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A Shade More Efficient

I am redecorating my home, and I thought about installing insulating window shades and curtains. Will these help and what types are the most energy efficient?—Tina S.

Inefficient windows are a significant area of energy loss in a home and can increase your utility bills. Installing high-tech efficient windows is a cost-effective improvement, but the investment is substantial. With today’s energy costs, it may take years to pay back the cost of installing new ones.

Installing insulated shades or curtains is an excellent method, especially since you’re redecorating, to improve the efficiency of old windows and your wintertime comfort. Keep in mind, though, the shades will not be nearly as effective in blocking the summer heat. For this purpose, exterior shading that blocks the heat before it gets indoors is more effective.

The insulation value of typical single-pane windows is R-1 and the value of standard double-pane windows is R-2. The most efficient insulated window shades can increase this to more than R-6. Even if you have the most efficient window glass, adding the shades can still double the insulation level. Good-quality window shades can also reduce the convection air currents near the window to keep cooler air from mixing with room air.

Obviously, the efficiency of the shades is important, but they should also look good. If you install unattractive but efficient shades, you will likely not close them as often as you should for the greatest energy savings. I cannot tell you how many homes I have inspected only to find their efficient, insulated window shades are not closed.

Many companies offer insulated window shades that you can find at most home centers and on the Internet. When selecting them, it is important to compare the insulation levels and how well the edges seal against the wall or window framing. Also check the ease of raising or sliding the shades open: if they are cumbersome to open, you will not use them as often as you should. The small mini-samples in the store may not give a true indication of how a full-sized one will operate, so use judgment when selecting them.

A Roman shade design is very popular and efficient because it can be made to be quite thick, yet still open and close easily. You can make your own Roman shade from scratch, but it is better to get well-insulated ones in kit form. The best ones have four insulating layers, including reflective Mylar and a vapor barrier in the center. A magnetic edge strip is used so they seal well against the wall to block chilly drafts.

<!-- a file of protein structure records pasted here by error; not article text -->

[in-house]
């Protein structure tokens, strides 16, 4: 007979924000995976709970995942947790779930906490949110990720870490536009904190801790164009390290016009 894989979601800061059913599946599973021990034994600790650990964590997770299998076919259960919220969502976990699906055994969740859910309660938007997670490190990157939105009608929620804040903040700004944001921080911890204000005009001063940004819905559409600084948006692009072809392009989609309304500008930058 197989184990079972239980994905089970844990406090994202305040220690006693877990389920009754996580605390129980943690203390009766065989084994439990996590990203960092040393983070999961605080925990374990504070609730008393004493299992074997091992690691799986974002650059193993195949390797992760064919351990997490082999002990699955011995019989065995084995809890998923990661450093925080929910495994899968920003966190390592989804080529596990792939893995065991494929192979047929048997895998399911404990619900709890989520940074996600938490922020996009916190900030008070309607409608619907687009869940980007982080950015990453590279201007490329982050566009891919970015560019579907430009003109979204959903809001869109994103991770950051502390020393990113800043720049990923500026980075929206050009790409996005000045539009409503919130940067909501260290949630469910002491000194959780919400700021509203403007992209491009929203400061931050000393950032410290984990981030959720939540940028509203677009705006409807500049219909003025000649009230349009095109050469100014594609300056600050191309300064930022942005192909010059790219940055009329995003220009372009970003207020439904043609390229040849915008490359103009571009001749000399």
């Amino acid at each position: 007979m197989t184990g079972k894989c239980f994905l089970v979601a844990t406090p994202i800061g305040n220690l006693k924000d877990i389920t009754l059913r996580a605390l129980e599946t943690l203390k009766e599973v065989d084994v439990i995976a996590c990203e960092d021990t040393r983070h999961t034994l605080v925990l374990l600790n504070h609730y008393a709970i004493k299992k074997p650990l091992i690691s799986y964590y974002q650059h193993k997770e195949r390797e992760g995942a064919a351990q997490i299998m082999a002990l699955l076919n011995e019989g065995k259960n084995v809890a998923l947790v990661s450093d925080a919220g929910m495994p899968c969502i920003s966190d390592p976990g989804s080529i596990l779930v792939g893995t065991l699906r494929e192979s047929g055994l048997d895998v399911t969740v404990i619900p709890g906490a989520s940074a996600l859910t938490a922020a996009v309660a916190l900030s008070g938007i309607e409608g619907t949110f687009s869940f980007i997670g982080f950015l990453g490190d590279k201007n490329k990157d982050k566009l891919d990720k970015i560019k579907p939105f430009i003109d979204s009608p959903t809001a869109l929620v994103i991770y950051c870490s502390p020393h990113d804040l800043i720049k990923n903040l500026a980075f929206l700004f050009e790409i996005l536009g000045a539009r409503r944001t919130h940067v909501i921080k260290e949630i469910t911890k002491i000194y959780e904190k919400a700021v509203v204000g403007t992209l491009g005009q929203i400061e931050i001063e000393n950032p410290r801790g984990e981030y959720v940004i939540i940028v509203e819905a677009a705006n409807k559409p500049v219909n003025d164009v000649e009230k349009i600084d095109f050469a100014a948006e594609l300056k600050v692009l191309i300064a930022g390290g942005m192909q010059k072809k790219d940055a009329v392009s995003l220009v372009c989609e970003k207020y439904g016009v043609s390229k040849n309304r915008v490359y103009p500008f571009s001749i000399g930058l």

With these kits, cut the insulated multilayer Roman shade fabric to the proper size and sew on your own material cover to complement your room décor. If you are not good with a sewing machine, the kits also include double-sided adhesive strips. For large windows and patio doors, side-pull curtain kits are available with the same multilayer material and magnetic seals.

Cellular pleated shades can more than triple the insulation level of single-pane windows, and they are easy to open and close. These are ideal for contemporary décors because they almost disappear above the window when opened. The pleated shades with the highest R-value use double cells and slide-in vertical edge tracks to block drafts. Shades that use a denser light-blocking fabric on the side near the window glass provide slightly higher insulation.

The following companies offer insulating shades and curtains: Country Curtains, (800) 937-1237, www.countrycurtains.com; Cozy Curtains, (800) 342-9955, www.cozycurtains.com; Smith and Noble, (800) 560-0027, www.smithandnoble.com; Symphony Shades, (877) 966-3678, www.cellularwindowshades.com; Warm Company, (800) 234-9276, www.warmcompany.com.

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